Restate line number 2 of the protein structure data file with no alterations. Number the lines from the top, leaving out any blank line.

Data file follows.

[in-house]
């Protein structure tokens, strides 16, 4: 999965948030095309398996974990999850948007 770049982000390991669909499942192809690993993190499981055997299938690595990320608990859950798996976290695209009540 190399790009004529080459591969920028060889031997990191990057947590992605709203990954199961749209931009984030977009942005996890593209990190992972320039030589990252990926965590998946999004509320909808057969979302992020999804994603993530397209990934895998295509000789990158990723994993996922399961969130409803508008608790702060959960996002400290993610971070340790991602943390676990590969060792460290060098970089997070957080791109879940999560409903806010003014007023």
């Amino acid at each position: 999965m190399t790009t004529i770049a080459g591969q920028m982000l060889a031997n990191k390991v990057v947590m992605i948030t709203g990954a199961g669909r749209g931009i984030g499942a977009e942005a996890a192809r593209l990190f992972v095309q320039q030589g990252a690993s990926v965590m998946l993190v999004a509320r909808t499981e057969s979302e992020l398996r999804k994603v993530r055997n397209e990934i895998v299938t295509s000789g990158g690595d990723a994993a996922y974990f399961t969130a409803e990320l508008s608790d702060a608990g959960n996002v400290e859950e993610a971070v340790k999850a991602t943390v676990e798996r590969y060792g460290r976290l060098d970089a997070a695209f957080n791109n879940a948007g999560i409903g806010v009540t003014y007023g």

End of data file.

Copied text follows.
């Protein structure tokens, strides 16, 4: 999965948030095309398996974990999850948007 770049982000390991669909499942192809690993993190499981055997299938690595990320608990859950798996976290695209009540 190399790009004529080459591969920028060889031997990191990057947590992605709203990954199961749209931009984030977009942005996890593209990190992972320039030589990252990926965590998946999004509320909808057969979302992020999804994603993530397209990934895998295509000789990158990723994993996922399961969130409803508008608790702060959960996002400290993610971070340790991602943390676990590969060792460290060098970089997070957080791109879940999560409903806010003014007023």